See http://astro.nineplanets.org/bigeyes.html for a nice tabular summary.
The borosilicate mirrors have the advantage that they are stiffer than the other designs, so the mirror support is less complicated. For thin mirrors, the support system must be activated to allow for changing shape as a function of telescope pointing. For segmented mirrors, each segment must be controlled to make sure the entire surface is smooth. The thick mirror is also less susceptible to wind shake, which can adversely affect image quality. The thin and segmented mirrors have the advantage of better thermal properties since they contain less total material.
The choice of a primary mirror technology can be complicated. In designing a large telescope, one generally first decides on an optical prescription which is chosen considering the main scientific goals for the project (e.g., large field, IR, good image quality, etc.). The primary mirror choice is made considering the choice of site (e.g, are there large temperature changes, lots of wind, etc.), availability, issues of engineering complexity, and, especially, cost (and politics). The choice of a mount and control system to use is basically a cost and operations issue.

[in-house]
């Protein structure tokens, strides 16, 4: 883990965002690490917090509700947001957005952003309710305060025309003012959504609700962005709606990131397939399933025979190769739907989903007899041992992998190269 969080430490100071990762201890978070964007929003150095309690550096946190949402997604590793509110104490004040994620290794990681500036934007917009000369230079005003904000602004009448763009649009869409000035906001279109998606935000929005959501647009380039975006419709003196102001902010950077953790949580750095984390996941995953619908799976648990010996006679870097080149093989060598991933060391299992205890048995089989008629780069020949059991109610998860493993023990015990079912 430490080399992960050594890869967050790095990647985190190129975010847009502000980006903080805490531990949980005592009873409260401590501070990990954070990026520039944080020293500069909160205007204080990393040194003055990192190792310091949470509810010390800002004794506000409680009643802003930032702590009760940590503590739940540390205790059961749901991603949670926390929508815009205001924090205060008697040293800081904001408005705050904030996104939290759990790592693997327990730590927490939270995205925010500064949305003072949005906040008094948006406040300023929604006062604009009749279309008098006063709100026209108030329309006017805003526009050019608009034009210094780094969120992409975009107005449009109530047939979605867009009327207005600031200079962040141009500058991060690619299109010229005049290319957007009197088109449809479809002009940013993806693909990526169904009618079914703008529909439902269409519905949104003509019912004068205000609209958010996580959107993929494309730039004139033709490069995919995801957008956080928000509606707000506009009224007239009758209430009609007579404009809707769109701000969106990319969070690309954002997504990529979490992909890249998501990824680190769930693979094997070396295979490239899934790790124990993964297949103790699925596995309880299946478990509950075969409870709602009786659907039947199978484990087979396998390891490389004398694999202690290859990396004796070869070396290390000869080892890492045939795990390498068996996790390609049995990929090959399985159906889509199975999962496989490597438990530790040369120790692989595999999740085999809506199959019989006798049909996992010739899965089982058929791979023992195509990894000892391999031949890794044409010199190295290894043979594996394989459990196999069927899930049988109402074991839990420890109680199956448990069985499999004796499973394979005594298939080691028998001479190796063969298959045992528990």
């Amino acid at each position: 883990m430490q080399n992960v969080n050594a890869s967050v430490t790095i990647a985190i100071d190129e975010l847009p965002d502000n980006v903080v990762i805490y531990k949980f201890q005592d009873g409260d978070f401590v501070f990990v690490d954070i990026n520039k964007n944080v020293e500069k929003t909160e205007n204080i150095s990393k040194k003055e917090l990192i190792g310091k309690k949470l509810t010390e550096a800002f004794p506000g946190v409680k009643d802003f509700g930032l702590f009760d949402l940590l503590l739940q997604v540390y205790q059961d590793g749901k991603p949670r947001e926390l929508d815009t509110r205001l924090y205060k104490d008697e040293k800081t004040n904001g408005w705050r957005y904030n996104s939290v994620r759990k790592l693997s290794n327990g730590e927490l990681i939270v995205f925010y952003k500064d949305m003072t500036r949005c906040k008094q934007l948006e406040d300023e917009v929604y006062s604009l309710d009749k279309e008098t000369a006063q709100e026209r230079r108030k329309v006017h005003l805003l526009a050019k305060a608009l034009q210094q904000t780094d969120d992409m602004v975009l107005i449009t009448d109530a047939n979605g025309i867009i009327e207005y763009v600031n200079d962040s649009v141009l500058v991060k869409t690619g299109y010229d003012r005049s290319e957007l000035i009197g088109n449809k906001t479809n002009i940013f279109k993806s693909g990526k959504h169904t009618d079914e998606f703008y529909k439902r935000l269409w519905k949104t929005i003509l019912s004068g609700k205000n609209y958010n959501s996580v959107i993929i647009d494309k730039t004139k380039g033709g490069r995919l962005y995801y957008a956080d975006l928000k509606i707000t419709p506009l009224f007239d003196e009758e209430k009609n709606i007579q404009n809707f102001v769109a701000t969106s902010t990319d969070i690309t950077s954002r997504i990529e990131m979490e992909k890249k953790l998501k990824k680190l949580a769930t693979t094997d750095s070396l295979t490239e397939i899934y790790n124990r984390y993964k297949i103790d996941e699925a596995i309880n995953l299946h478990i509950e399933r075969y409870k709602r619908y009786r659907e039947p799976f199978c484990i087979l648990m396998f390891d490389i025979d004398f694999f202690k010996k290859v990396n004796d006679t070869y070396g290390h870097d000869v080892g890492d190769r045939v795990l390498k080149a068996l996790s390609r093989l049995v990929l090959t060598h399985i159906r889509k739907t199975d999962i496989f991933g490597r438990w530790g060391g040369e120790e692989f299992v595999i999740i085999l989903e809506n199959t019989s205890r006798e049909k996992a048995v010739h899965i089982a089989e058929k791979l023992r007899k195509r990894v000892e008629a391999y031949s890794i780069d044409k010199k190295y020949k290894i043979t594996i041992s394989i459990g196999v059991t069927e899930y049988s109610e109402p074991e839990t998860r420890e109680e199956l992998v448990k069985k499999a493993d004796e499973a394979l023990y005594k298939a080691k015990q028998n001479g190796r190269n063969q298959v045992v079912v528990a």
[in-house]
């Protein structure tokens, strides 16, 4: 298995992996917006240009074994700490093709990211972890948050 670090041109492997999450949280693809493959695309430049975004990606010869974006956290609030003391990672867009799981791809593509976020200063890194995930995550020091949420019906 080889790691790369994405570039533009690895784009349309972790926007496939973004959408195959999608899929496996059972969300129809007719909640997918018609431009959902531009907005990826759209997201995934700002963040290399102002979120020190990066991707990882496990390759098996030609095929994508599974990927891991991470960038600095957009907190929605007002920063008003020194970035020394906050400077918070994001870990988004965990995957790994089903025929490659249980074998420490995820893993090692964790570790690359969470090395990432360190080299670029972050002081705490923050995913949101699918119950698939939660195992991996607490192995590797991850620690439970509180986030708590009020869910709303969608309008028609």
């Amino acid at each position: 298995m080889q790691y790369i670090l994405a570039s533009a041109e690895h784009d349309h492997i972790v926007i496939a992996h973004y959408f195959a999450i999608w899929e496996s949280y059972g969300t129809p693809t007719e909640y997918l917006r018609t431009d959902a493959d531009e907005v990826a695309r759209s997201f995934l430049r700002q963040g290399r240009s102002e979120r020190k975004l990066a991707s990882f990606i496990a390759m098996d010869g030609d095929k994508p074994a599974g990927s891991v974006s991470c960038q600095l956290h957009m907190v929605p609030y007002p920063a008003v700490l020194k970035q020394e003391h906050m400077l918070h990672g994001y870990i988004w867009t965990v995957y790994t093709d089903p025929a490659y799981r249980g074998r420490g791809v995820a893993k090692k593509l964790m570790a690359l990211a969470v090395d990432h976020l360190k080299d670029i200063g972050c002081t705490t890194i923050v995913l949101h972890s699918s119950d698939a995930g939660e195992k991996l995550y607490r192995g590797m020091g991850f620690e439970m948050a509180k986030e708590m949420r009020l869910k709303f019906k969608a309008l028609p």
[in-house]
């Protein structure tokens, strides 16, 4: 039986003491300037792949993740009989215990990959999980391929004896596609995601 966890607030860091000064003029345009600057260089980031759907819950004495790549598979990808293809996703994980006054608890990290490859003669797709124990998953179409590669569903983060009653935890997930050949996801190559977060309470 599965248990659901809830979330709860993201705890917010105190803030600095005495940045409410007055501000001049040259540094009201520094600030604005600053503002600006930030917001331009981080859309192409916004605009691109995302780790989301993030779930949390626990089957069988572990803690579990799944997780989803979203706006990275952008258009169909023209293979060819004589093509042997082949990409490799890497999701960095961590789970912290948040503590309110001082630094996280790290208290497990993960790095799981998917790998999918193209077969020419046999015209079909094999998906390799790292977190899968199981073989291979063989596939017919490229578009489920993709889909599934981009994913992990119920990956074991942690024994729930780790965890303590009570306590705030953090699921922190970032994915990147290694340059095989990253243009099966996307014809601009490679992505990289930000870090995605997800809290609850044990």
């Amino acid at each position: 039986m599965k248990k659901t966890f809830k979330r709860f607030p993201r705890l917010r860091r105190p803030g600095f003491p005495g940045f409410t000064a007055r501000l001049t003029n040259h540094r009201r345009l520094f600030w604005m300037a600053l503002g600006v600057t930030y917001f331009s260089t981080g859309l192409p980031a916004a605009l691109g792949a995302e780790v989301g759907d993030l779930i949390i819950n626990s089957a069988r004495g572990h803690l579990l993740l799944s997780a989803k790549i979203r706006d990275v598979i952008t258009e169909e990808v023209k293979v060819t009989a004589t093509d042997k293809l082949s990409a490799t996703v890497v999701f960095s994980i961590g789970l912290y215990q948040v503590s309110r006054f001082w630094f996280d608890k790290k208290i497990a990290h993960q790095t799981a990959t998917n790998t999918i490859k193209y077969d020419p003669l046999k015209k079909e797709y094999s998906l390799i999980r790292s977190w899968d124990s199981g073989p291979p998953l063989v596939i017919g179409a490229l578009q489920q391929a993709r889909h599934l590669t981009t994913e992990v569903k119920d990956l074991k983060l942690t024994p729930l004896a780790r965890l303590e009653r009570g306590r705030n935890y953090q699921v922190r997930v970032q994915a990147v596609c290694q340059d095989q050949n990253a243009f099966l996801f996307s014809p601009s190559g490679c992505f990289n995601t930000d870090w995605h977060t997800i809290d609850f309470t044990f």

Aluminum, silver, gold (JWST) most commonly used. See, e.g. http://www.optiforms.com/metallic.htm for relative reflectances as a function of wavelength, also here. Curves like these can be incorporated into an exposure time calculator to account for the efficiency of the telescope as a function of wavelength. Note the effect of multiple mirrors: if you have three mirrors with 90% reflectance, you will have a total loss of almost 30% of the light!